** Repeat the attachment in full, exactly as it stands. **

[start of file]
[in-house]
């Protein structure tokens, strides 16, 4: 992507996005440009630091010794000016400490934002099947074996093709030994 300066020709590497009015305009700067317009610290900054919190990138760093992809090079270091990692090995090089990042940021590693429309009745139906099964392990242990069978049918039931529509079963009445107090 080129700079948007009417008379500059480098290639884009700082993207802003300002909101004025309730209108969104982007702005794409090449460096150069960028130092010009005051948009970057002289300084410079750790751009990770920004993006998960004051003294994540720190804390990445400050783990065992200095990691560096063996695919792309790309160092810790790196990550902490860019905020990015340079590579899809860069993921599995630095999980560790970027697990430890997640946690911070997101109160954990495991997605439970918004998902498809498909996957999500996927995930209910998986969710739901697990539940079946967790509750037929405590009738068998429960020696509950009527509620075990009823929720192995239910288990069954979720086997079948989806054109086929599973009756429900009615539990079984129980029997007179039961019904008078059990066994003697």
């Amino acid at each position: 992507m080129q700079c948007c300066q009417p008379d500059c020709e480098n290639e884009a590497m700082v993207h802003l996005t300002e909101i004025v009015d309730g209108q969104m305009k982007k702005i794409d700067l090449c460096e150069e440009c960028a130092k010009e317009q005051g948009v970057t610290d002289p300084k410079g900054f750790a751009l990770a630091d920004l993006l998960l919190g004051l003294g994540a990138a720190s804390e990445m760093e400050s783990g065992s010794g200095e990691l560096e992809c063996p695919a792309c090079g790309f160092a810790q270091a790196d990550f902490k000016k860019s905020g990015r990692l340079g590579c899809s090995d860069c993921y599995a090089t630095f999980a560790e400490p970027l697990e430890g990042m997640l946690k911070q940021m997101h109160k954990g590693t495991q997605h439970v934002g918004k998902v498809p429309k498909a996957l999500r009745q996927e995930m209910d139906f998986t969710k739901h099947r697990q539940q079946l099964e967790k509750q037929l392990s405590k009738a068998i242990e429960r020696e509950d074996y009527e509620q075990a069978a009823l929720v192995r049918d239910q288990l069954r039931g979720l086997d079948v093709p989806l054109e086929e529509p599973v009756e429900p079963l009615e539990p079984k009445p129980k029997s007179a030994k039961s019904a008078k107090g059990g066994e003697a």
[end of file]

[in-house]
């Protein structure tokens, strides 16, 4: 992507996005440009630091010794000016400490934002099947074996093709030994 300066020709590497009015305009700067317009610290900054919190990138760093992809090079270091990692090995090089990042940021590693429309009745139906099964392990242990069978049918039931529509079963009445107090 080129700079948007009417008379500059480098290639884009700082993207802003300002909101004025309730209108969104982007702005794409090449460096150069960028130092010009005051948009970057002289300084410079750790751009990770920004993006998960004051003294994540720190804390990445400050783990065992200095990691560096063996695919792309790309160092810790790196990550902490860019905020990015340079590579899809860069993921599995630095999980560790970027697990430890997640946690911070997101109160954990495991997605439970918004998902498809498909996957999500996927995930209910998986969710739901697990539940079946967790509750037929405590009738068998429960020696509950009527509620075990009823929720192995239910288990069954979720086997079948989806054109086929599973009756429900009615539990079984129980029997007179039961019904008078059990066994003697």
């Amino acid at each position: 992507m080129q700079c948007c300066q009417p008379d500059c020709e480098n290639e884009a590497m700082v993207h802003l996005t300002e909101i004025v009015d309730g209108q969104m305009k982007k702005i794409d700067l090449c460096e150069e440009c960028a130092k010009e317009q005051g948009v970057t610290d002289p300084k410079g900054f750790a751009l990770a630091d920004l993006l998960l919190g004051l003294g994540a990138a720190s804390e990445m760093e400050s783990g065992s010794g200095e990691l560096e992809c063996p695919a792309c090079g790309f160092a810790q270091a790196d990550f902490k000016k860019s905020g990015r990692l340079g590579c899809s090995d860069c993921y599995a090089t630095f999980a560790e400490p970027l697990e430890g990042m997640l946690k911070q940021m997101h109160k954990g590693t495991q997605h439970v934002g918004k998902v498809p429309k498909a996957l999500r009745q996927e995930m209910d139906f998986t969710k739901h099947r697990q539940q079946l099964e967790k509750q037929l392990s405590k009738a068998i242990e429960r020696e509950d074996y009527e509620q075990a069978a009823l929720v192995r049918d239910q288990l069954r039931g979720l086997d079948v093709p989806l054109e086929e529509p599973v009756e429900p079963l009615e539990p079984k009445p129980k029997s007179a030994k039961s019904a008078k107090g059990g066994e003697a």